You’ve gone to the garden center and bought your spring plants. All you need to do is dig a hole and water, right?
Not quite so, says the Soil Science Society of America (SSSA) Soils Matter blog post. The post explains the benefits to your plants’ health of taking a bit more time to create the best hole.
According to soil scientist Clay Robinson, there are several factors to consider. Most important is the amount of compaction in your soil. If you dig a hole with a garden spade, and have smooth, compacted sides, all you’ve really done is create a bigger “pot” for your plant.
“Perhaps the most important concept for the long term survival of your plant is create a hole in and with un-compacted soil,” Robinson said. “Plants need water and air to survive. Compacted soils – from heavy equipment, too much foot traffic or many other sources – don’t have large enough soil pores in them. And roots have a very hard time pushing through compacted soils.”
Robinson suggests taking a trowel or garden spade to loosen the soil all around the sides of the hole. “The soil will break off in small clumps of various sizes. If you look closely at the sides of the hole now, you can see some natural structure and cracks along the sides of the hole. These cracks help air and water movement, and root growth.”
For more tips on digging the proper hole for your plant, read the entire blog post. Visit here.
American Society of Agronomy (ASA) and the Soil Science Society of America (SSSA) have developed two videos. One is shorter, and can be found here. It quickly describes steps 1 and 4.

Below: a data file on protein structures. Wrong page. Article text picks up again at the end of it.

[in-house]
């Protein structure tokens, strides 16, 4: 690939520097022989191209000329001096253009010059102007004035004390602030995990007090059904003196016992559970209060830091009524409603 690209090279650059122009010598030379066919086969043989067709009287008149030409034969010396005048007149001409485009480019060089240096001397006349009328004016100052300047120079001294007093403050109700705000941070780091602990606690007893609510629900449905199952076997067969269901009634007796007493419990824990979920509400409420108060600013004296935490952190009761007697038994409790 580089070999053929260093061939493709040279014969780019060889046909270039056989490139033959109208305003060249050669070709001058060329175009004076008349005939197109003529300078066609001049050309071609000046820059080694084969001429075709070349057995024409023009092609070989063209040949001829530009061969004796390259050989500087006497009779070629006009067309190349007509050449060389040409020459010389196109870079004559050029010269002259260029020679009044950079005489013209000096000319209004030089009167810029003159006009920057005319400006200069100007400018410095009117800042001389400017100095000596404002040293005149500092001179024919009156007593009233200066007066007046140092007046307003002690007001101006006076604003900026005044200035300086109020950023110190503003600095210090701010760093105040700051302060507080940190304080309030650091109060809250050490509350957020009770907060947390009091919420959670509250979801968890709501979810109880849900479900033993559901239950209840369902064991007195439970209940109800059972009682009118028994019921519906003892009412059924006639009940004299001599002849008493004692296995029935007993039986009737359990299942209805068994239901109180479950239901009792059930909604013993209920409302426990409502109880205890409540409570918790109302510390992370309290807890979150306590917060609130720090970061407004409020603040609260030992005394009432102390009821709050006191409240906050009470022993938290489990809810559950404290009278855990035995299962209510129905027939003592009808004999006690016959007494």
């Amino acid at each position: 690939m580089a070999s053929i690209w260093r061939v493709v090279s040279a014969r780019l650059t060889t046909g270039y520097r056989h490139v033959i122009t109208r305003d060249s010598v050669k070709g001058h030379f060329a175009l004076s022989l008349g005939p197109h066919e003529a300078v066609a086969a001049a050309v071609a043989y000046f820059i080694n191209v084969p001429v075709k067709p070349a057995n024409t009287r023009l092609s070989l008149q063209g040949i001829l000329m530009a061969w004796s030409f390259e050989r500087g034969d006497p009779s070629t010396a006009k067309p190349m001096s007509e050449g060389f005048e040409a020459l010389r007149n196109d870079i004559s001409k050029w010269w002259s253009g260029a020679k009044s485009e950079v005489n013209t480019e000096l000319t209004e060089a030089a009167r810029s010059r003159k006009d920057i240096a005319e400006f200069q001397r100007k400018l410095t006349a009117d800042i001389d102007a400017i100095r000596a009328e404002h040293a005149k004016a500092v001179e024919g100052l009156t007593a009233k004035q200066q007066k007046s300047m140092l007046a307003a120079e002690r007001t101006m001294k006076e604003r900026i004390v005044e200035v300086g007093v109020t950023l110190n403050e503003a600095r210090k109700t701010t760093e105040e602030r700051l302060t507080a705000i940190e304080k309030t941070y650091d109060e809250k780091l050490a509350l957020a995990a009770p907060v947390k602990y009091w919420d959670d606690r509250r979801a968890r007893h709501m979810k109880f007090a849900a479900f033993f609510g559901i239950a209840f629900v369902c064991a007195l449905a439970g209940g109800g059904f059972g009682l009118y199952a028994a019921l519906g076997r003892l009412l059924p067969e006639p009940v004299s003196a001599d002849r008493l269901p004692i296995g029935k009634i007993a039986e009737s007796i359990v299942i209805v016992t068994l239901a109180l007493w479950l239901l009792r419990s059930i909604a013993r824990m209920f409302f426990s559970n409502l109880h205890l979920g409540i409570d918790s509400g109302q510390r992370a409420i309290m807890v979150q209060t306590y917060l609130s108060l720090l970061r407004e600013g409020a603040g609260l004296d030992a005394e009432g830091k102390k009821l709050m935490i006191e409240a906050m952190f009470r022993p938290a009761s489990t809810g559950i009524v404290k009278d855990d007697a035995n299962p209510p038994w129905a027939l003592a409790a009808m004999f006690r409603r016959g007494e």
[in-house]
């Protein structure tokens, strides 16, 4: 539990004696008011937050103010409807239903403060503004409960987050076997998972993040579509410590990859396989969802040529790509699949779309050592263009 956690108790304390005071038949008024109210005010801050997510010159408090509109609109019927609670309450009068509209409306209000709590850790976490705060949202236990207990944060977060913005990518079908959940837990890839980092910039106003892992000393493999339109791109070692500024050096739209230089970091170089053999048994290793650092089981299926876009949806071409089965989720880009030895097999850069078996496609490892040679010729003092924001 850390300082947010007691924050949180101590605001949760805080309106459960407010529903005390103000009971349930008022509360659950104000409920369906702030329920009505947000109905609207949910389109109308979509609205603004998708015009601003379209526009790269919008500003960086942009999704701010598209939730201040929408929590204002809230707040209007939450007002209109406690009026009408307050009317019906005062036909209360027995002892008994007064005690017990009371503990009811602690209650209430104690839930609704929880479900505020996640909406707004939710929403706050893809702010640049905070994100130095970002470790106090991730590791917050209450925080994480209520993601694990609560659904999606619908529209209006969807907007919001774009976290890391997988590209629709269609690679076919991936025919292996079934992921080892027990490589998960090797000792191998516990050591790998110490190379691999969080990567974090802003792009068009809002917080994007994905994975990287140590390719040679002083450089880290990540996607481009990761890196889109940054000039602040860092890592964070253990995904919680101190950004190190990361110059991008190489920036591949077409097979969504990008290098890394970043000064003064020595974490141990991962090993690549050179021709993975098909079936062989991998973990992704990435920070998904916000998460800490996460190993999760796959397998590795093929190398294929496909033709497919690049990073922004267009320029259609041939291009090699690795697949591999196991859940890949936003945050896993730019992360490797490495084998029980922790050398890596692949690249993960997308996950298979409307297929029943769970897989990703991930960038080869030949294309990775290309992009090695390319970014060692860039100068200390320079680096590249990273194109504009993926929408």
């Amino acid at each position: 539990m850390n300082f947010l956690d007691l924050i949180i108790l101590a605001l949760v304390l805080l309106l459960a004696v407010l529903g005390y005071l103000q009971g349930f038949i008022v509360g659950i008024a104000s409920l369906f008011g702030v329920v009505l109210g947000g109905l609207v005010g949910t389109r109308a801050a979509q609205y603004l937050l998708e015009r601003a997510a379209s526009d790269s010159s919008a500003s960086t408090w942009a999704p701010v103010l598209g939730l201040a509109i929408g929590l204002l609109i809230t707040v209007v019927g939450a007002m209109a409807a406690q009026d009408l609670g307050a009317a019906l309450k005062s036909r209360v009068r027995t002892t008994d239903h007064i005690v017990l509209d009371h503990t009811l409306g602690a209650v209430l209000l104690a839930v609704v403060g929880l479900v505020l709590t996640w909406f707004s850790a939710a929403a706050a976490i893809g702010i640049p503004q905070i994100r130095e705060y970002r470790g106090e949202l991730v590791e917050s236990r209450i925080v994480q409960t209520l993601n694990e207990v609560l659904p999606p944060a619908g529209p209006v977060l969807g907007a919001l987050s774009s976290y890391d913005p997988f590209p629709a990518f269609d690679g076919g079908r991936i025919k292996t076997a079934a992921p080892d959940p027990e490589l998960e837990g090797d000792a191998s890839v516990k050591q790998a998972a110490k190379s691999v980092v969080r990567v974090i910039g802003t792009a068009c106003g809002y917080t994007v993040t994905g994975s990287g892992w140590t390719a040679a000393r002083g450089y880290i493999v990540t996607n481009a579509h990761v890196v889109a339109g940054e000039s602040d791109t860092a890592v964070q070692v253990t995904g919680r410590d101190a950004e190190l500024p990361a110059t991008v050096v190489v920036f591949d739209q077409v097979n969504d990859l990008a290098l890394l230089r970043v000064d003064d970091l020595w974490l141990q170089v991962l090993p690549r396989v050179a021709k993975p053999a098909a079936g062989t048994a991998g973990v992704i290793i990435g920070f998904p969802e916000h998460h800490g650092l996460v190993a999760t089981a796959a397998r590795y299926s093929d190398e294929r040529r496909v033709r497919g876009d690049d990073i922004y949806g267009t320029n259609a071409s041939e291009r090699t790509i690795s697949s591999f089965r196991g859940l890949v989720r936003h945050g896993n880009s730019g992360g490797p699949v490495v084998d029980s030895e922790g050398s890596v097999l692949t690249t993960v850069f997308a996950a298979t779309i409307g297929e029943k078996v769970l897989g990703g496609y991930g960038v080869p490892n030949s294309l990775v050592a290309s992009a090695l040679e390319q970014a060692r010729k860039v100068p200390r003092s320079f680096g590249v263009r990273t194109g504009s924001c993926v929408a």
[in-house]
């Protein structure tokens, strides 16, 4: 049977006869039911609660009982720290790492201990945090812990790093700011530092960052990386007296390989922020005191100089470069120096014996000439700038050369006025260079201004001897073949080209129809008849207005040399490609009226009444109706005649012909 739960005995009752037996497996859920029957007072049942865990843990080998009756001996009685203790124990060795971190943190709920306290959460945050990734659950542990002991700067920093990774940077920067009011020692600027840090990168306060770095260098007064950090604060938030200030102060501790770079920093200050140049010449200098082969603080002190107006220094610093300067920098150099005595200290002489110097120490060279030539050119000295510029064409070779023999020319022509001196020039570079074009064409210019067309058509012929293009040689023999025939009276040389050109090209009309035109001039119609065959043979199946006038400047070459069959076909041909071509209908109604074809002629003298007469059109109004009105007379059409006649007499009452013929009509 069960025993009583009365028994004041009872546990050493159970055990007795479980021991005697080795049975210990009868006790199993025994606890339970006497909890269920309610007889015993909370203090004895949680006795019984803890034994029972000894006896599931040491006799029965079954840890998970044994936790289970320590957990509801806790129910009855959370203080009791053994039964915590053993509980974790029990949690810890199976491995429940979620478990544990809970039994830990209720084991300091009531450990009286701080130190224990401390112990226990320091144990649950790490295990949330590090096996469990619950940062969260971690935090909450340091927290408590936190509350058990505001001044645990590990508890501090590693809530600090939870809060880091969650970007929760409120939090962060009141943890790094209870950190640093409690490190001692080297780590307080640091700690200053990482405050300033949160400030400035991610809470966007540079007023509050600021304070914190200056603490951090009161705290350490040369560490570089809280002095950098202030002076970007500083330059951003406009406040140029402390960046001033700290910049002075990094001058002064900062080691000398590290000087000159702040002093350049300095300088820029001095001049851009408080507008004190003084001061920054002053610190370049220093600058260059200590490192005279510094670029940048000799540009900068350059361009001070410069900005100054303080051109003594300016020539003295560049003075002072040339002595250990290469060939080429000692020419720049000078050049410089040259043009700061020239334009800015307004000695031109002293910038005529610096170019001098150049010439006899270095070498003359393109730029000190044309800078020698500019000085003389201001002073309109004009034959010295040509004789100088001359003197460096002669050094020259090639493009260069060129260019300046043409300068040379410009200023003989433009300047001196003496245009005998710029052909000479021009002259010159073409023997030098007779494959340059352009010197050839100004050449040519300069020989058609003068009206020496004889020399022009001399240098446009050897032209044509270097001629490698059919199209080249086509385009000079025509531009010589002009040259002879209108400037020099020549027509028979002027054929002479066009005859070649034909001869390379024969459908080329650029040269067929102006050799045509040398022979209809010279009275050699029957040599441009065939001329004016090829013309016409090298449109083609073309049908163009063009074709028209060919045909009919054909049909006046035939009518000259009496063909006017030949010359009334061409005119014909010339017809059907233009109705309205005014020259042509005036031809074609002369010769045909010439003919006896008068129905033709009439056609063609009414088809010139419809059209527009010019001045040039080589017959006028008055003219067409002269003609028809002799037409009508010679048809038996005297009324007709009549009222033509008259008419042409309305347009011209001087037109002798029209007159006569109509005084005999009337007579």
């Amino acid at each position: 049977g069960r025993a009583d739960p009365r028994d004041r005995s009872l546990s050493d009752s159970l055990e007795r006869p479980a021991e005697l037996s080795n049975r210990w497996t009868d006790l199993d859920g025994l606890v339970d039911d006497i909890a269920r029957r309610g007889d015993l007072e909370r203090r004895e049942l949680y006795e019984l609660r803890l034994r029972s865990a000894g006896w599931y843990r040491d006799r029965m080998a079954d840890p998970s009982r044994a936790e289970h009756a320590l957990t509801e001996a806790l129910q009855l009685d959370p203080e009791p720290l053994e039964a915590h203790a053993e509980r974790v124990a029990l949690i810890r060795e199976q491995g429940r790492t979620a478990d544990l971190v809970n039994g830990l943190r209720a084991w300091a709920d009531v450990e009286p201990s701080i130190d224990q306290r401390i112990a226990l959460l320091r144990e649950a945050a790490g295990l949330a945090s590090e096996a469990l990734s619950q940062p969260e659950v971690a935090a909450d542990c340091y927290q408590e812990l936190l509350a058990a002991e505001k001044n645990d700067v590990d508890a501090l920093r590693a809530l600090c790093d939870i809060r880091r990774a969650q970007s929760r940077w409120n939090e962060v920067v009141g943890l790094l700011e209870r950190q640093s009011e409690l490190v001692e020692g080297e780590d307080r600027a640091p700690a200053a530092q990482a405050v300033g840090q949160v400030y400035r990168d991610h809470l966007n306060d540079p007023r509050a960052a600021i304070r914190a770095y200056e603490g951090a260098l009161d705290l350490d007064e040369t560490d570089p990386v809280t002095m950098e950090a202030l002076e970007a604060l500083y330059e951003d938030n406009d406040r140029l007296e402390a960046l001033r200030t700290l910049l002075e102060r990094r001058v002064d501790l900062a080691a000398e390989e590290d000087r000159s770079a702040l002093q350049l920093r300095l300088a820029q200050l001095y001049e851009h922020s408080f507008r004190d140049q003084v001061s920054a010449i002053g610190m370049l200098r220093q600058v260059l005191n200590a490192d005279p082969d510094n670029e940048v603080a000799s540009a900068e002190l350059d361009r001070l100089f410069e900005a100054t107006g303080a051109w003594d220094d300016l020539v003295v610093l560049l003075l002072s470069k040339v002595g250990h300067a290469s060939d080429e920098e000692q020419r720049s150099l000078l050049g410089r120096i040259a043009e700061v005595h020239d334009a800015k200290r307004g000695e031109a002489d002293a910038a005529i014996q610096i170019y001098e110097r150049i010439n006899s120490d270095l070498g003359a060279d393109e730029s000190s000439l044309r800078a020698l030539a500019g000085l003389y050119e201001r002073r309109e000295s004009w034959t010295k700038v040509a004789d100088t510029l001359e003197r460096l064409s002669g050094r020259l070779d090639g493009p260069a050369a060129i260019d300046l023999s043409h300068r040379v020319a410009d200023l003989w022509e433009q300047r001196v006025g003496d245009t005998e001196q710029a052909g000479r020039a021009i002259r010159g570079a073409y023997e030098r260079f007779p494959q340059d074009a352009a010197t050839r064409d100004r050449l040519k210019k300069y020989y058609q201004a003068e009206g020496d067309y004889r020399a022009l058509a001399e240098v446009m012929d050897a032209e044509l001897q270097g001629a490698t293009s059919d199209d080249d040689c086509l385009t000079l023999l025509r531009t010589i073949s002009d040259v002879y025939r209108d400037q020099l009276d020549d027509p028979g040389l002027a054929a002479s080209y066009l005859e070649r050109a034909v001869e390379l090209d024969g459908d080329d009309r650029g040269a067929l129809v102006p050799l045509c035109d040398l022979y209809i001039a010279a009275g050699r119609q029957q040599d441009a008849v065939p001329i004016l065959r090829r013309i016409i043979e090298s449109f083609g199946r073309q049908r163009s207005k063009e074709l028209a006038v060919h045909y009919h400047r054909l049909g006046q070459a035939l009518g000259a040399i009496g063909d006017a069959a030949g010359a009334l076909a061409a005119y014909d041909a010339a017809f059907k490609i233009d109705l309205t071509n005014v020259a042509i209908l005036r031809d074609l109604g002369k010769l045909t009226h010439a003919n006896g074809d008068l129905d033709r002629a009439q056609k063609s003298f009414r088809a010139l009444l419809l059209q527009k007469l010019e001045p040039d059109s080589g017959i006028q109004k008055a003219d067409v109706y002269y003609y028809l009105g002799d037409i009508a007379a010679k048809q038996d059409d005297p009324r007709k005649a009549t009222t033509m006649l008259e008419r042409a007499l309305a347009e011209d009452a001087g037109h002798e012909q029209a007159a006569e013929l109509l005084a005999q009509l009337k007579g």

Another video goes into more depth about many variations regarding the soil that will help your plant investments best succeed. It can be found here. All serious gardeners and landscapers should watch these videos, and help our soil work in the best way possible to support plant growth – and protect those garden center investments!
The Soil Science Society of America (SSSA) is a progressive international scientific society that fosters the transfer of knowledge and practices to sustain global soils. Based in Madison, WI, and founded in 1936, SSSA is the professional home for 6,000+ members and 1,000+ certified professionals dedicated to advancing the field of soil science. The Society provides information about soils in relation to crop production, environmental quality, ecosystem sustainability, bioremediation, waste management, recycling, and wise land use.